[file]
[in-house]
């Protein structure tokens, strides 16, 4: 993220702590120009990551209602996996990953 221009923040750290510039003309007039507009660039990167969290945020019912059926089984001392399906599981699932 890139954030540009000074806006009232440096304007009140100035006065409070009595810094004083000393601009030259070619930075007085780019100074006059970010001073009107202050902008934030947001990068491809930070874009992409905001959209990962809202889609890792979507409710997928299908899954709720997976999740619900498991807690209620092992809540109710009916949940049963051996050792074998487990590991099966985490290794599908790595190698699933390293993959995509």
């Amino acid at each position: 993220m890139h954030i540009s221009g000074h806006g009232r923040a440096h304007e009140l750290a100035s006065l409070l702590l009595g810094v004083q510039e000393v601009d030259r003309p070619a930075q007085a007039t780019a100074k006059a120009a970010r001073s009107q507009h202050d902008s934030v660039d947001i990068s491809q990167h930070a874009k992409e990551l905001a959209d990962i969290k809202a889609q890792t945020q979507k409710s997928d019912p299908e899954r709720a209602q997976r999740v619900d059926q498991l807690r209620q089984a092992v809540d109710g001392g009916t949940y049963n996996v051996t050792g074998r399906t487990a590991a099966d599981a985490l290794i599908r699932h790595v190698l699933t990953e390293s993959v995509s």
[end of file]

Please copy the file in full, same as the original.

[in-house]
């Protein structure tokens, strides 16, 4: 993220702590120009990551209602996996990953 221009923040750290510039003309007039507009660039990167969290945020019912059926089984001392399906599981699932 890139954030540009000074806006009232440096304007009140100035006065409070009595810094004083000393601009030259070619930075007085780019100074006059970010001073009107202050902008934030947001990068491809930070874009992409905001959209990962809202889609890792979507409710997928299908899954709720997976999740619900498991807690209620092992809540109710009916949940049963051996050792074998487990590991099966985490290794599908790595190698699933390293993959995509």
């Amino acid at each position: 993220m890139h954030i540009s221009g000074h806006g009232r923040a440096h304007e009140l750290a100035s006065l409070l702590l009595g810094v004083q510039e000393v601009d030259r003309p070619a930075q007085a007039t780019a100074k006059a120009a970010r001073s009107q507009h202050d902008s934030v660039d947001i990068s491809q990167h930070a874009k992409e990551l905001a959209d990962i969290k809202a889609q890792t945020q979507k409710s997928d019912p299908e899954r709720a209602q997976r999740v619900d059926q498991l807690r209620q089984a092992v809540d109710g001392g009916t949940y049963n996996v051996t050792g074998r399906t487990a590991a099966d599981a985490l290794i599908r699932h790595v190698l699933t990953e390293s993959v995509s």